Croatia and Bosnia

This time, mostly because of flight availability, I decided to take a longer than usual weekend trip to the southern part of Croatia and the western part of Bosnia and Herzegovina. I have a Bosnian/Serbian friend in Bremen who was planning bringing his wife and coming with me, but he was forced to stay in Germany due to German visa issues. I think I would have really enjoyed their company because they would be able to answer my questions and maybe show me things I wouldn't normally see. Oh well. Such is German bureaucracy.

I started my trip from Zadar, Croatia and spent the first day hanging around and slowly getting to Plitvice Lakes National Park, which is the main place I wanted to go to. The park consists of a series of lakes which were all created by limestone deposits from the Korana river. This is a really special process where the river dissolves limestone from the surrounding rocks and deposits it pretty much everywhere. The result is that over the years the river has turned into about 100 small emerald green pools at different levels. Each lake flows into the next with a waterfall in between. It's like a water wonderland and like nothing I've ever seen before. It definitely makes my list of the most beautiful places in the world.

The next day and a half I spent driving through rural Bosnia. I saw a couple of little towns here and there and had the intention of renting a bike and riding through some of the area. However, with the combination of bad weather and not finding a bike rental place, I gave up on that idea and just took my time getting back to Croatia. But I didn't drive slow enough. It just started to rain (after not raining at all the previous month) and so the roads were more slick than normal. I was on a two lane mountain road going 80 km/h (the speed limit) when I suddenly came up to a speed limit sign that said 30 km/h followed soon afterwards by fairly sharp turn. I braked too quickly and lost traction before the turn even started, but I didn't regain traction until after I ran over the low stone barrier and plowed over one of those plastic reflector sticks. There was hardly any visible damage to the car, but I snapped one of the bars that connects the steering wheel to the right wheel and therefore could not control it. I was forced to stop and wave down some friendly locals who, with some pointing, charades and some basic German, were able to see the problem and call me a tow truck. Thank you very much! 5 hours later the car was fixed at the nearest town and I was happily on my way only 150 Euro poorer. I consider myself lucky and fortunate for the experience and that the car rental place didn't notice the scrapes on the wheel rim.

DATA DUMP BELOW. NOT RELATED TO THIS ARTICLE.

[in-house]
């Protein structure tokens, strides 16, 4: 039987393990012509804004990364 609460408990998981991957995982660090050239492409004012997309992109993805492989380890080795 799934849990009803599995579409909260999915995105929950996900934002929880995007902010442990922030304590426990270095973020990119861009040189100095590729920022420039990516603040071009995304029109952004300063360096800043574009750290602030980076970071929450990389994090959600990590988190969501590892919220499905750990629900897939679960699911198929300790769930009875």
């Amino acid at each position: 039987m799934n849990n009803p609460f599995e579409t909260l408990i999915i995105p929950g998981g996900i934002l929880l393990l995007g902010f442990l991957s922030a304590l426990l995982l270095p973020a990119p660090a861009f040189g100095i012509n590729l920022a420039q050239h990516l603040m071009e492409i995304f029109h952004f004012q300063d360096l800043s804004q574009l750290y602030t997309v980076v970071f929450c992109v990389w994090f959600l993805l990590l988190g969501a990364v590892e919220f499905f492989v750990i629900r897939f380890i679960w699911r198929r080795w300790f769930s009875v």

My last full day I spent in the historic town of Split. This is a nice little city where the ancient buildings are still being used as stores and apartments. It's a mix of the old and the new and was actually pretty interesting. While you're there, you might notice the pungent aroma of sulfur in the air and think someone needs to take out the garbage or something. Turns out that Split was built next to a natural spring of sulfur water. The smell is strongest near the ocean and left me wondering why someone would build a city there. I guess sulfur water has its uses, as the local sulfur spa will most likely tell you.

There was one major theme that I noticed while driving through the area for the past few days. Compared to most of the rest of Europe this place is really empty; meaning, outside of major cities there are hardly any houses and there are lots of fields and forests. Several times I would come up to a sign with the name of the next town, and find that there were only a handful of houses before the town was gone. In many cases half of the houses looked condemned or empty. From what my friend told me, I think at least part of the empty buildings are due to refugees of the Bosnian war not returning.

I've been traveling quite a lot for the past few months and I'm starting to miss hanging out in Bremen on the weekends and seeing my friends. It's a good thing I don't have anything else planned for a while.

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